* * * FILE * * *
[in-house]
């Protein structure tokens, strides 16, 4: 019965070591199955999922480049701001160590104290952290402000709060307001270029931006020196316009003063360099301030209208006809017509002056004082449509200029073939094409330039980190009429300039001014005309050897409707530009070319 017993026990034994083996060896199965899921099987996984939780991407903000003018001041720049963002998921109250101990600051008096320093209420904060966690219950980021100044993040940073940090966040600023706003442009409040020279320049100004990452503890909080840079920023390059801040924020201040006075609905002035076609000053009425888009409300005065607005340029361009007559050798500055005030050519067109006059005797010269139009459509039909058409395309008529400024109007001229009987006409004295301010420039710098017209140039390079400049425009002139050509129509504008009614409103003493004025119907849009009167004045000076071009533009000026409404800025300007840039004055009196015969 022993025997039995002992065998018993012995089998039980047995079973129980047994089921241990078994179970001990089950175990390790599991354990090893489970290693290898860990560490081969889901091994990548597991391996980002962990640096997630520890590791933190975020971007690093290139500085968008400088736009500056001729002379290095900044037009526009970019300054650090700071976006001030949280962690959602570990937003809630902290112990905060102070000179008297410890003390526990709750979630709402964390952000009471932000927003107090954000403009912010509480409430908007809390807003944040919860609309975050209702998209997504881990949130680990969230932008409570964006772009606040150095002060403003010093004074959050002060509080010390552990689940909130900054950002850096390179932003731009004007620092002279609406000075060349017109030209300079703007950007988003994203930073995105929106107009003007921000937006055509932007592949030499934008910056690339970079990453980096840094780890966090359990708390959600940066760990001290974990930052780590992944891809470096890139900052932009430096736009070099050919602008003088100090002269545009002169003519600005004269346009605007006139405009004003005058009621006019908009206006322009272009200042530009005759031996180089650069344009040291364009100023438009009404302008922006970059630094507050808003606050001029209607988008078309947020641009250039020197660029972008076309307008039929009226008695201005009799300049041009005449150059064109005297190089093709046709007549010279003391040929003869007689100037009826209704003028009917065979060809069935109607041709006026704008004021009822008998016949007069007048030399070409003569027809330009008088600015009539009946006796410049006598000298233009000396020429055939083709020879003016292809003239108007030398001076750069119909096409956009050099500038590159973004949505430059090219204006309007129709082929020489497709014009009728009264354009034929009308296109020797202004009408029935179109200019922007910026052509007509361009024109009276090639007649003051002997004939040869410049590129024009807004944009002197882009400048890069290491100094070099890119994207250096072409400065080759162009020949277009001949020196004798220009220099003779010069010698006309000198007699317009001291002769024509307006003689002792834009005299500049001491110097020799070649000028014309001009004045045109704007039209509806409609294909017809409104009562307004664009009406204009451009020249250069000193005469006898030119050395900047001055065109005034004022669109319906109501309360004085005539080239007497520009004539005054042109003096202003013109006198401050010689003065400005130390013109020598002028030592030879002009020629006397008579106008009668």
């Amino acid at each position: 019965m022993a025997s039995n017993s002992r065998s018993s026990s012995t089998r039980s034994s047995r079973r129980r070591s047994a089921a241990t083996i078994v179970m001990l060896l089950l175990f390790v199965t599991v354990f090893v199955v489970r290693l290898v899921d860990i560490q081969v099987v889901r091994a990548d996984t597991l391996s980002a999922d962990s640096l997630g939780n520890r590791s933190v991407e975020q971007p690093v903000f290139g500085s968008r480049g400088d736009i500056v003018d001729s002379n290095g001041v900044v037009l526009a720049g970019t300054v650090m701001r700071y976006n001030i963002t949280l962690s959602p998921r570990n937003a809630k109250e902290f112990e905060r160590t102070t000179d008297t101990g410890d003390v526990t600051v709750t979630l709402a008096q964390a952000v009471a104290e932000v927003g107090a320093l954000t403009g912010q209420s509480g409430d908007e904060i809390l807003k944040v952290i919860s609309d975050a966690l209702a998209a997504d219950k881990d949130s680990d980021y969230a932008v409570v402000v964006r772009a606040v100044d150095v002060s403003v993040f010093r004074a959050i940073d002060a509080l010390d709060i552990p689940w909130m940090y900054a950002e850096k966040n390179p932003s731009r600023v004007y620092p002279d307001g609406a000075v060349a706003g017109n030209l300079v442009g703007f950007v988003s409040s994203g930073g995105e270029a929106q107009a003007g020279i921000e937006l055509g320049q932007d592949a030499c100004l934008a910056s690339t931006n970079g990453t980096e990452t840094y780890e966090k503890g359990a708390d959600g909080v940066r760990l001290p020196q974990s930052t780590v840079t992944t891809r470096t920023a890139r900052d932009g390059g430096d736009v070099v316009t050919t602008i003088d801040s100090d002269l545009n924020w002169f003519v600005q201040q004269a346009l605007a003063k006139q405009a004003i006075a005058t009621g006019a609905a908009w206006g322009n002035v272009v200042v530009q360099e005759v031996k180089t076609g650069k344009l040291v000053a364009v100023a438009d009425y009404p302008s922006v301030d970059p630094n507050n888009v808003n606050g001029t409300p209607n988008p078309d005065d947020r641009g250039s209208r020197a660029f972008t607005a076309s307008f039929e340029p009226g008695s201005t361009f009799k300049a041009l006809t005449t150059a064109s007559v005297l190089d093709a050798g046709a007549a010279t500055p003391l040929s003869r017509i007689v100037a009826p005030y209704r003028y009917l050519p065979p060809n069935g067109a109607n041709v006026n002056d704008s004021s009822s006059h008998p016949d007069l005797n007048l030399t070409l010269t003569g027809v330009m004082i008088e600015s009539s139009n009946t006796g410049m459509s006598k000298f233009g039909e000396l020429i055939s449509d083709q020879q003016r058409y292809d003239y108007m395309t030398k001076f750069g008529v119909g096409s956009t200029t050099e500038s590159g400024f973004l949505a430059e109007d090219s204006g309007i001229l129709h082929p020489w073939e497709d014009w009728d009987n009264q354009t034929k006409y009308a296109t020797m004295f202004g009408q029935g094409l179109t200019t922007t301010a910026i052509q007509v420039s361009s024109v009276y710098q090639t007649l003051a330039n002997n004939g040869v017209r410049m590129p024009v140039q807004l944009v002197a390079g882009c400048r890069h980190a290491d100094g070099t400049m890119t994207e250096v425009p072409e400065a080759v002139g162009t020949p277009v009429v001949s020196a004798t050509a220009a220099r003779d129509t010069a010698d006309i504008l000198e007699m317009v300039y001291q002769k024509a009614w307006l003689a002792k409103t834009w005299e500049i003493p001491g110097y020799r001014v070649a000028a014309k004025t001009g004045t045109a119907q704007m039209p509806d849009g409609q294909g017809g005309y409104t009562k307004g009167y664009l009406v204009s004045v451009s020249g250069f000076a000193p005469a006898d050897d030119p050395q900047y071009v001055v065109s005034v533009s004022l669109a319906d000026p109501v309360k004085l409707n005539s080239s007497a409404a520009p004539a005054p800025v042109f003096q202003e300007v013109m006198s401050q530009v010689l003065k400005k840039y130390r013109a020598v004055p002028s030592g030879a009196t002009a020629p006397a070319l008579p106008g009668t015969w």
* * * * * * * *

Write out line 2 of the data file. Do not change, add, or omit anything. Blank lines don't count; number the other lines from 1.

């Protein structure tokens, strides 16, 4: 019965070591199955999922480049701001160590104290952290402000709060307001270029931006020196316009003063360099301030209208006809017509002056004082449509200029073939094409330039980190009429300039001014005309050897409707530009070319 017993026990034994083996060896199965899921099987996984939780991407903000003018001041720049963002998921109250101990600051008096320093209420904060966690219950980021100044993040940073940090966040600023706003442009409040020279320049100004990452503890909080840079920023390059801040924020201040006075609905002035076609000053009425888009409300005065607005340029361009007559050798500055005030050519067109006059005797010269139009459509039909058409395309008529400024109007001229009987006409004295301010420039710098017209140039390079400049425009002139050509129509504008009614409103003493004025119907849009009167004045000076071009533009000026409404800025300007840039004055009196015969 022993025997039995002992065998018993012995089998039980047995079973129980047994089921241990078994179970001990089950175990390790599991354990090893489970290693290898860990560490081969889901091994990548597991391996980002962990640096997630520890590791933190975020971007690093290139500085968008400088736009500056001729002379290095900044037009526009970019300054650090700071976006001030949280962690959602570990937003809630902290112990905060102070000179008297410890003390526990709750979630709402964390952000009471932000927003107090954000403009912010509480409430908007809390807003944040919860609309975050209702998209997504881990949130680990969230932008409570964006772009606040150095002060403003010093004074959050002060509080010390552990689940909130900054950002850096390179932003731009004007620092002279609406000075060349017109030209300079703007950007988003994203930073995105929106107009003007921000937006055509932007592949030499934008910056690339970079990453980096840094780890966090359990708390959600940066760990001290974990930052780590992944891809470096890139900052932009430096736009070099050919602008003088100090002269545009002169003519600005004269346009605007006139405009004003005058009621006019908009206006322009272009200042530009005759031996180089650069344009040291364009100023438009009404302008922006970059630094507050808003606050001029209607988008078309947020641009250039020197660029972008076309307008039929009226008695201005009799300049041009005449150059064109005297190089093709046709007549010279003391040929003869007689100037009826209704003028009917065979060809069935109607041709006026704008004021009822008998016949007069007048030399070409003569027809330009008088600015009539009946006796410049006598000298233009000396020429055939083709020879003016292809003239108007030398001076750069119909096409956009050099500038590159973004949505430059090219204006309007129709082929020489497709014009009728009264354009034929009308296109020797202004009408029935179109200019922007910026052509007509361009024109009276090639007649003051002997004939040869410049590129024009807004944009002197882009400048890069290491100094070099890119994207250096072409400065080759162009020949277009001949020196004798220009220099003779010069010698006309000198007699317009001291002769024509307006003689002792834009005299500049001491110097020799070649000028014309001009004045045109704007039209509806409609294909017809409104009562307004664009009406204009451009020249250069000193005469006898030119050395900047001055065109005034004022669109319906109501309360004085005539080239007497520009004539005054042109003096202003013109006198401050010689003065400005130390013109020598002028030592030879002009020629006397008579106008009668």